writing lessons from my autumn garden

Let your writing bear fruit.

I was struck today by two great sayings that I always use to remind myself that I need to stay focused on my goal: namely, to finish writing my novel and get it published.

The first saying is: “Discipline is the bridge between goals and accomplishment”; the second: “nature abhors a vacuum”.

The two came together today when my husband and I started tackling our back garden, which had taken on a jungly life of its own after the rain and sunshine of the last couple of months.

He brandished his power tools to make short work of the grass and the hedges, while I agreed to tussle with the weeds by hand. Sadly, the only green fingers I’ve ever had are those temporarily provided by my  gardening gloves, but I was determined to clear the area where our daughter’s slide and swing are, at the bottom of the garden.

As I soon discovered, my flimsy gloves were no match for the twisty-turny determination of unwanted garden foliage. And while it is often said that a weed is just a flower in the wrong place, with my limited knowledge of weeds and/or flowers, I didn’t want to uproot something that was in exactly the right place. So when I pricked my finger (yes, through my gloves) on a sharp thorn that I presumed could only come from a rose, I started searching for petals or something pretty at the other end of it. But the stem stretched for metres and metres: it was beanstalk-sized, prickly, thorny  and unforgiving. If I had climbed up it I’m sure it could have reached the top of our house. And this thing had grown so aggressively long and strong in a few short weeks. My husband shouted across to me: “There’s a blackberry here.” Embarassingly – and which shows what a city girl I normally am – I assumed that my techie husband was referring to a mobile phone BlackBerry. But then I saw he was pointing to a blackberry bush (rooted legitimately in our garden) that was still bearing blackberry fruit. So it appears that the bramble bush had shared its seeds with other parts of the garden, and was allegedly trying to assume dominance over its weaker weedly cousins. This is apparently typical behaviour of a bramble, and so I was perfectly justified in wanting to rip its jaggediness out by its roots.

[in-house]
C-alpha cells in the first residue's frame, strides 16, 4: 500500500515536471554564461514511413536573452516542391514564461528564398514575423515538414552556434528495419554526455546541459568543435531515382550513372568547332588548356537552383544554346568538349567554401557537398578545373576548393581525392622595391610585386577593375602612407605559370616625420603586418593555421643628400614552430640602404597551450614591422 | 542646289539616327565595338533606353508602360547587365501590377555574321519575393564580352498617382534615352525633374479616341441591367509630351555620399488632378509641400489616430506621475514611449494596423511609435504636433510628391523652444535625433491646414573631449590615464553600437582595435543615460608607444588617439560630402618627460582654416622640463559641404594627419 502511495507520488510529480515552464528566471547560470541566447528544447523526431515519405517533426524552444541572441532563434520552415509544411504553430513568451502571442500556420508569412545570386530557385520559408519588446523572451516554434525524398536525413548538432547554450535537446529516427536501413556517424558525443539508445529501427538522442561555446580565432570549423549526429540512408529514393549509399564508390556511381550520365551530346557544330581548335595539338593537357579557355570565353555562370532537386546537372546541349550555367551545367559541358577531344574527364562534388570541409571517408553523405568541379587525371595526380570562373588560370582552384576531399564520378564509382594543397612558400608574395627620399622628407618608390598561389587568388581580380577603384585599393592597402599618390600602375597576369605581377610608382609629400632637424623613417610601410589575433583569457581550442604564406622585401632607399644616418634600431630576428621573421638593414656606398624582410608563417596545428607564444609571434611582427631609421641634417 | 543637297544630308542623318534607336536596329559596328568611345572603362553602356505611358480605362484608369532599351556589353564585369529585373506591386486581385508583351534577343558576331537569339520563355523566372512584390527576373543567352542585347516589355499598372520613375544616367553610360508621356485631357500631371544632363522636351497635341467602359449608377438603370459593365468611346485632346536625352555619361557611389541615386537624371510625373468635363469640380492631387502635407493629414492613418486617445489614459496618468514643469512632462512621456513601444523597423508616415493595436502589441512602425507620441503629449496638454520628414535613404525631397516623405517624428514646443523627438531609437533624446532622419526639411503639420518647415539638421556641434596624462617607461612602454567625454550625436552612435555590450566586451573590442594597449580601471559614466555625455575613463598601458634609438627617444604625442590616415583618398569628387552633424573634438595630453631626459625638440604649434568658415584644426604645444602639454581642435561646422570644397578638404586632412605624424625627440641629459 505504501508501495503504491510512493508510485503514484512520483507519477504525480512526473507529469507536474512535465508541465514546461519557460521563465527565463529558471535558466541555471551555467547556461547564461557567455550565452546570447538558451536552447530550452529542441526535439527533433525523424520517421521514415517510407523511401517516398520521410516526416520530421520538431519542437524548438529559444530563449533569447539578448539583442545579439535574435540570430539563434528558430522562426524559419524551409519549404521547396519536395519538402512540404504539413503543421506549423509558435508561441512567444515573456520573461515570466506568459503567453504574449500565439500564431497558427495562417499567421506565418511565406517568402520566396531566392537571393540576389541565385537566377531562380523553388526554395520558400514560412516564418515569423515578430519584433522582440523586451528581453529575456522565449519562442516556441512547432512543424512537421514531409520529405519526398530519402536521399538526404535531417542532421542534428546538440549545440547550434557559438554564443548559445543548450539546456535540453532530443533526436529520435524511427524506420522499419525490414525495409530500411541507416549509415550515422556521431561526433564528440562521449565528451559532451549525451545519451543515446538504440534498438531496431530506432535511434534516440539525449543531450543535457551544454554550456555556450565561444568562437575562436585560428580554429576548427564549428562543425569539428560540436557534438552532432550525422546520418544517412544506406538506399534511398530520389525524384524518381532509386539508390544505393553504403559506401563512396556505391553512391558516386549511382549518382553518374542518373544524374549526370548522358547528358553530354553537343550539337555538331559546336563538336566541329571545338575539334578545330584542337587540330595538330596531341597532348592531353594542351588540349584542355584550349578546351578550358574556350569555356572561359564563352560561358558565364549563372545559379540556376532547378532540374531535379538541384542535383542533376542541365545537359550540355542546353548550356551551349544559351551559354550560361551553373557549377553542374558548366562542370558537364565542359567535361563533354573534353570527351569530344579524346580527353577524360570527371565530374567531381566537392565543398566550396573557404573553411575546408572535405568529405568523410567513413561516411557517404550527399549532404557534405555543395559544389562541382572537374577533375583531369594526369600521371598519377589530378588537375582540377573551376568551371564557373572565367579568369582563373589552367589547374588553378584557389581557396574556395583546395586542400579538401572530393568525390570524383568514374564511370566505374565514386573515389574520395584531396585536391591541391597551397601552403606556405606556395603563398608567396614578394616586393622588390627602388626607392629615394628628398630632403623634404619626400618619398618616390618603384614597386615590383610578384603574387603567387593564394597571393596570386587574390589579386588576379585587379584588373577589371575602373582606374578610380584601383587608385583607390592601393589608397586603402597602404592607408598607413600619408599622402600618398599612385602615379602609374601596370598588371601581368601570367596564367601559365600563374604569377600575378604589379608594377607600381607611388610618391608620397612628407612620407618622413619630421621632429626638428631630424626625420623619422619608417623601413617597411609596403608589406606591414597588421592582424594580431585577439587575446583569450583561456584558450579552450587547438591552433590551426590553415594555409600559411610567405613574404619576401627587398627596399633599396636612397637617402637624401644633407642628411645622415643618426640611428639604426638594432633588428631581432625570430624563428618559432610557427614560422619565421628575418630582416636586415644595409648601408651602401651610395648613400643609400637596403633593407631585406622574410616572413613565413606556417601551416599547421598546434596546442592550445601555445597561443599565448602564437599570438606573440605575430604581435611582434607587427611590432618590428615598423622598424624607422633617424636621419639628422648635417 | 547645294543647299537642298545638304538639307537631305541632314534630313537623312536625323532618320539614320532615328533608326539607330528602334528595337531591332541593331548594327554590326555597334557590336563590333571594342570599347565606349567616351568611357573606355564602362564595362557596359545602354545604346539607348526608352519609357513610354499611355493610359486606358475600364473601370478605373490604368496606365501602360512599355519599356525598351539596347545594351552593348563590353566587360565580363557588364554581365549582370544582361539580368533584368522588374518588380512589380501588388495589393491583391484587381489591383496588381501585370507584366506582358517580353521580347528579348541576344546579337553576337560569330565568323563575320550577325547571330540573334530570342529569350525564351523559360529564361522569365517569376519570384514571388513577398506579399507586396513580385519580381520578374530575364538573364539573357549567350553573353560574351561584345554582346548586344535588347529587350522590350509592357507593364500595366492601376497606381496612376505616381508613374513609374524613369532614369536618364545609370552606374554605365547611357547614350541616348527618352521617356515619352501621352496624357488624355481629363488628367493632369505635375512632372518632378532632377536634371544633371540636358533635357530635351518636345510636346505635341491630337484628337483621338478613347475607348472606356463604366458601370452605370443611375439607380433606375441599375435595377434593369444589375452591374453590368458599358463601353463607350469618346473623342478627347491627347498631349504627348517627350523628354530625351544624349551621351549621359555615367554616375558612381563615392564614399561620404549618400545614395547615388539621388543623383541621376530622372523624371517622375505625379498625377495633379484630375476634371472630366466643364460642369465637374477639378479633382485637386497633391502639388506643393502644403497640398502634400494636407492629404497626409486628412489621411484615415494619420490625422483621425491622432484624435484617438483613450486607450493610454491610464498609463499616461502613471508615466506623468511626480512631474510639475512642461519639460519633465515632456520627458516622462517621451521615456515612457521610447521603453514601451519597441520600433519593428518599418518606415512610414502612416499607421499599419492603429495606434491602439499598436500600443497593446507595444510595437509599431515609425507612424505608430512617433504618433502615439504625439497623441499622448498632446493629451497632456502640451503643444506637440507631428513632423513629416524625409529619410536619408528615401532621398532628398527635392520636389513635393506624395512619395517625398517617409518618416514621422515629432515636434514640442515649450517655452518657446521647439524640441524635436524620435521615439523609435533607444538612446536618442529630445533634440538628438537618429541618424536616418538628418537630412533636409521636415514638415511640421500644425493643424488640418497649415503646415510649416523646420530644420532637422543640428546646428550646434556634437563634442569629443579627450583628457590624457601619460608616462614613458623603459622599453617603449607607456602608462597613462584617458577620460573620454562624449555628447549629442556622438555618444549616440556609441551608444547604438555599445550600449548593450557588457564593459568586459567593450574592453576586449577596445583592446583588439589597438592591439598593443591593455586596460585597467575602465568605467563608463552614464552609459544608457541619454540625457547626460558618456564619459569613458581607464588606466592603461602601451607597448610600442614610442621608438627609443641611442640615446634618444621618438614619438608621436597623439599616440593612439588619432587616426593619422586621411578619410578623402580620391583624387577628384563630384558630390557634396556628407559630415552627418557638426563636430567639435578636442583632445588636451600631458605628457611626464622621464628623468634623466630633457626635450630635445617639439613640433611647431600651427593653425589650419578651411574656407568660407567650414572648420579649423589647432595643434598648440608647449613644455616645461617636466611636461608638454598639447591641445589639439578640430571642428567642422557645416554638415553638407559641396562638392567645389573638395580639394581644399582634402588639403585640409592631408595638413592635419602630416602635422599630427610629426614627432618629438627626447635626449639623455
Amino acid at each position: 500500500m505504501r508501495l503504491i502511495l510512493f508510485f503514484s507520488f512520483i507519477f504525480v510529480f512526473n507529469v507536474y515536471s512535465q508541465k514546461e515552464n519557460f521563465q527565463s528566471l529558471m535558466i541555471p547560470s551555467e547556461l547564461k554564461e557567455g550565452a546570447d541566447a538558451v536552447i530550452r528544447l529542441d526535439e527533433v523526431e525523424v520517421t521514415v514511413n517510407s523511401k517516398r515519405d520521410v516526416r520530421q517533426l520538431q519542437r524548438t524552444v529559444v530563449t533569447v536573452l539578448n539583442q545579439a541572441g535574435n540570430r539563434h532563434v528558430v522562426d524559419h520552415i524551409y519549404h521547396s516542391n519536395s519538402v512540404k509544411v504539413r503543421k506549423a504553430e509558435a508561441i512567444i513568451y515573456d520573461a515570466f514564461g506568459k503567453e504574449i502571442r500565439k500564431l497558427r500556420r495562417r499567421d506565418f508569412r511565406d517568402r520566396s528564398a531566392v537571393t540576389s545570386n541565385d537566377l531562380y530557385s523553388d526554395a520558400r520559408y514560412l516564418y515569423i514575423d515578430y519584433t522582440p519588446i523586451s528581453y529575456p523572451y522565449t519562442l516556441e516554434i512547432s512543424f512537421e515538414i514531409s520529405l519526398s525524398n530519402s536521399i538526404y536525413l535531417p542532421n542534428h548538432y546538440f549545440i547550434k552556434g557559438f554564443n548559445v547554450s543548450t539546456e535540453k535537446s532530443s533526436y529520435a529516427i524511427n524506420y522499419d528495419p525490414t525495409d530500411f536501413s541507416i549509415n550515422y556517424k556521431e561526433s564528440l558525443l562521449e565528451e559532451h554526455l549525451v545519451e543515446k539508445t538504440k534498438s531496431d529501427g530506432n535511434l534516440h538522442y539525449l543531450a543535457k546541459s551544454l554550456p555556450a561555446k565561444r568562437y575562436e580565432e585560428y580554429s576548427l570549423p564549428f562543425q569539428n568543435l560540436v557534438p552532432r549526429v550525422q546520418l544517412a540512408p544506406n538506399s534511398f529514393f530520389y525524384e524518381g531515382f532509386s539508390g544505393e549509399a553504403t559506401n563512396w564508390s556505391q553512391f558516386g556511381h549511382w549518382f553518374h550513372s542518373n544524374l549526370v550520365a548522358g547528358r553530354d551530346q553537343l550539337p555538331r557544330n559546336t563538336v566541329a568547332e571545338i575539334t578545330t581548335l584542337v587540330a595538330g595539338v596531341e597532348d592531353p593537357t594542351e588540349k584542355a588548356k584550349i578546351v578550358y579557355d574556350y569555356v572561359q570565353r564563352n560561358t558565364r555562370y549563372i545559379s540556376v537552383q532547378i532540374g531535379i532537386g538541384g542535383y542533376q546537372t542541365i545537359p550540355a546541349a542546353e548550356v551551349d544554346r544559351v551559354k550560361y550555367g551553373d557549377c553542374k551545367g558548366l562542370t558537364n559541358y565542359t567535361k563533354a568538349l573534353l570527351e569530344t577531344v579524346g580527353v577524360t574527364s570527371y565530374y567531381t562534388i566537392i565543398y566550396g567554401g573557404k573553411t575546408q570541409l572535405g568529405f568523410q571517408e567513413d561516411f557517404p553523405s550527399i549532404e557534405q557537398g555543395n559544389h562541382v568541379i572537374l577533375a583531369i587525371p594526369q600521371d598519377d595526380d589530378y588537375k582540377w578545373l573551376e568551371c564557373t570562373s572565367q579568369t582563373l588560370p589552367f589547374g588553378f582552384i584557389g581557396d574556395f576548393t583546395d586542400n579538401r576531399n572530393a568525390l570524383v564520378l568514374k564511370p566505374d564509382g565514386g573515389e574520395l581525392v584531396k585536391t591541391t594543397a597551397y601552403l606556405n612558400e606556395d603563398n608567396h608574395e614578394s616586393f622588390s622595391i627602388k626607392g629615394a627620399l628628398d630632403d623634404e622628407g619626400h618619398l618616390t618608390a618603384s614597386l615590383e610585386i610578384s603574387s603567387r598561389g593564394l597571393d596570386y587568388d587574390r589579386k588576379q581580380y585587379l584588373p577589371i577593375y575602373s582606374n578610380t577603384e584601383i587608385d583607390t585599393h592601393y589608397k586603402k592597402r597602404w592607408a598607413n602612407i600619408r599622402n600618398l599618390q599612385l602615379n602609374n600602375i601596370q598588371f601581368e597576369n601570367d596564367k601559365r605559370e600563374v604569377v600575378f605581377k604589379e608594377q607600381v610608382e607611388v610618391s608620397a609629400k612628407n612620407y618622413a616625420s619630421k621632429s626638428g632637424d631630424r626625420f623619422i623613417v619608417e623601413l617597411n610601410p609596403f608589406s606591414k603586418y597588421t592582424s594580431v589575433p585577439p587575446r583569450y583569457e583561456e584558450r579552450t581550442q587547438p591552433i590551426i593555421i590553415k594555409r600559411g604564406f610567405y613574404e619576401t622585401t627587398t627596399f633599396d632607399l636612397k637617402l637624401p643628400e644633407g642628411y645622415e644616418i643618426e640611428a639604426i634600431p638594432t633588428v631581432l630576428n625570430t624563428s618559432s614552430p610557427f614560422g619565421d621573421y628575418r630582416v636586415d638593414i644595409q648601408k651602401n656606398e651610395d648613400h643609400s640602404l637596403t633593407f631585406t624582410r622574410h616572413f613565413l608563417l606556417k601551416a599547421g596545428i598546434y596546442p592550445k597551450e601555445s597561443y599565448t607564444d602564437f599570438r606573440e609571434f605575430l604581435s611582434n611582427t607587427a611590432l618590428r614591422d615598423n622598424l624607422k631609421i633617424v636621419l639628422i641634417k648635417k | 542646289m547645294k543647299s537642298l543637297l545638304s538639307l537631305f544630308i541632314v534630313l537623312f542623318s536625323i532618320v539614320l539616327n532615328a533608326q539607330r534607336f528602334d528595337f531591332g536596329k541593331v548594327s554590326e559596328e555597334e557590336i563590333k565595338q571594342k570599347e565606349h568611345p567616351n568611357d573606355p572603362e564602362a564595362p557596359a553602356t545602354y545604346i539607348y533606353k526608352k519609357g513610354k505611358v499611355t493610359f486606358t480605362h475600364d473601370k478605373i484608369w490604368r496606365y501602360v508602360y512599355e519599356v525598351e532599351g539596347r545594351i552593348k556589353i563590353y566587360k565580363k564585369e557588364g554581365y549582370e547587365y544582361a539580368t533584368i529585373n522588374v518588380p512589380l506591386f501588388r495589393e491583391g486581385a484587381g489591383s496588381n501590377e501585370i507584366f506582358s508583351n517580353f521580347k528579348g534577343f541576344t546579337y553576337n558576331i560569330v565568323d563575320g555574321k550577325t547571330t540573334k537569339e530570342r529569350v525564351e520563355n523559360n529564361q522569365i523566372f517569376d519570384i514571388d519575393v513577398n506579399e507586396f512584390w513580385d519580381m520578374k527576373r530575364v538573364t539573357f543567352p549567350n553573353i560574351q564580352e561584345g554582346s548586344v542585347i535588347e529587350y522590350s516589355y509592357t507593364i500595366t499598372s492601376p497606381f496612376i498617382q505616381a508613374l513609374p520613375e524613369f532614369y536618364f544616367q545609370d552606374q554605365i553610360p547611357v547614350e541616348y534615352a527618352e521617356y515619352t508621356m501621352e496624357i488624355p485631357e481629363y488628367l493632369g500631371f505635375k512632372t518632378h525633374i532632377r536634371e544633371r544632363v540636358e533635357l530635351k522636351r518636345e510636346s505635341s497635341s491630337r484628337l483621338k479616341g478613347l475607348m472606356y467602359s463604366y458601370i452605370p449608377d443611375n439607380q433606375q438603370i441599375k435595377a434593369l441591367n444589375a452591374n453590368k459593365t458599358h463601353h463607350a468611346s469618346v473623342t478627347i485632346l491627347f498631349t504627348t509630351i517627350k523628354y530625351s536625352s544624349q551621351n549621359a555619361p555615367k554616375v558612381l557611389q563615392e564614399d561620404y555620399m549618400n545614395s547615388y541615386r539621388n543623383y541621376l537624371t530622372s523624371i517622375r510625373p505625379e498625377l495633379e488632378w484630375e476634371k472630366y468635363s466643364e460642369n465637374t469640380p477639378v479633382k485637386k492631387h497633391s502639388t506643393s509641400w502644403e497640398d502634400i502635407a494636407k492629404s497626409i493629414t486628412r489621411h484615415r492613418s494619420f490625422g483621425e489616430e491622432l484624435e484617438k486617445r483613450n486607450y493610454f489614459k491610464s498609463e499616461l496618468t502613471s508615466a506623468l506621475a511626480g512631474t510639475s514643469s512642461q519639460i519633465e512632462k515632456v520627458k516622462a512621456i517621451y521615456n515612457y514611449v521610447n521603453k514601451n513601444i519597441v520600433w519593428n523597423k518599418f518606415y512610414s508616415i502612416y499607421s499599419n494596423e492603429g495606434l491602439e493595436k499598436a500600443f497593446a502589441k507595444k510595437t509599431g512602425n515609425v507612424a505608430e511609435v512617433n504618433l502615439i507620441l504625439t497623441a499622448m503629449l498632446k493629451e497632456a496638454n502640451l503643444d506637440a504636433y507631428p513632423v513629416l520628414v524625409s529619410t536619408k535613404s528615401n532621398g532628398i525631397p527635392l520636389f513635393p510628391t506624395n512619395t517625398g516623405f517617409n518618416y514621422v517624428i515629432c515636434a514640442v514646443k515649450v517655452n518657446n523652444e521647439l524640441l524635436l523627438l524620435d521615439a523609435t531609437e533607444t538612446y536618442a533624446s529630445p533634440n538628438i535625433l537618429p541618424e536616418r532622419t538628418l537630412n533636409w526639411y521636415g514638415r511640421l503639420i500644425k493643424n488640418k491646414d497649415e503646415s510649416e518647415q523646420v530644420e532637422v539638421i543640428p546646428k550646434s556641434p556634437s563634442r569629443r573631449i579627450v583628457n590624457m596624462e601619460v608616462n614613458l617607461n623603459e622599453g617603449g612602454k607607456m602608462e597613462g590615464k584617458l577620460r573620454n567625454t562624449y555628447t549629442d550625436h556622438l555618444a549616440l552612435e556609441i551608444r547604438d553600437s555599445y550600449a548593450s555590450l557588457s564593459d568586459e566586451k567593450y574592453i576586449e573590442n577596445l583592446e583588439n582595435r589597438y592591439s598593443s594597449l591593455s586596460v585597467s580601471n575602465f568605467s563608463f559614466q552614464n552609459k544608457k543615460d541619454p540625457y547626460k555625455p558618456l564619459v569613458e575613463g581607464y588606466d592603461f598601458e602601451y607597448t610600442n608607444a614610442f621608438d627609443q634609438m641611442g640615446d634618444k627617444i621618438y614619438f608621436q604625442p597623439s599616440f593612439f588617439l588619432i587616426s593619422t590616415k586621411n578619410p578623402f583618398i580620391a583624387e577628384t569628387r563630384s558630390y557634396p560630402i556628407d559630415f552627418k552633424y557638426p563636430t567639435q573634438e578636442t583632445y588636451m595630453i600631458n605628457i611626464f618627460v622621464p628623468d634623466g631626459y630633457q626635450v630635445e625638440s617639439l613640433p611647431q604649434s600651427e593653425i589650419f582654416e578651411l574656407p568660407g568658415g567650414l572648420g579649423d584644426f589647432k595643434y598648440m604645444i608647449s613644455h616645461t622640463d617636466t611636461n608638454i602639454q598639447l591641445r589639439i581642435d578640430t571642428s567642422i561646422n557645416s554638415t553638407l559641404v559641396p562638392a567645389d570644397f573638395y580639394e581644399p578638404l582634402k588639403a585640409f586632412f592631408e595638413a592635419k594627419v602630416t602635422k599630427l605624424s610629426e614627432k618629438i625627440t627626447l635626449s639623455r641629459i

Which brings me to my point (about the ‘discipline’ and ‘vacuum’, from the quotes). I was sitting on my ‘sunset seat’ (an old wooden bench in the corner of the garden that still gets the sun at 6pm), the trees were rustling their petticoats, the sun’s golden light was buttering the leaves, the birds were chattering like maraccas, and the blunt grass smelt fresh.

Without the discipline of attention and careful pruning, all sorts of prickly, insidious stuff can grow where beauty, fragrance and show-stopping brilliance should reside. In other words, if you write nothing – or spend no time creating something – it can all become too daunting to attempt. But unfilled space is unnatural; it goes against the law of nature. And so that empty space (aka the blank screen on your laptop) gets taken over by the tangle of your life, and that germ of an idea gets strangled by the jagged weeds of other commitments (or neglect).

When I go for some time without writing my novel, it can take a while to uproot my backside from the sofa – and at first, when I do face the blank screen of my laptop, the words that do come out feel rather tangly and long-winded (much like the blackberry weed). But with careful cultivation, regular attention, some judicious editing – and a big dose of discipline – I trust that those words which might come out all rambly and weedy at first will eventually reveal themselves to be the flower or the fruit in exactly the right place.

One thought on “writing lessons from my autumn garden

  1. Pingback: Human faults are like garden weeds « Karinconway's Blog

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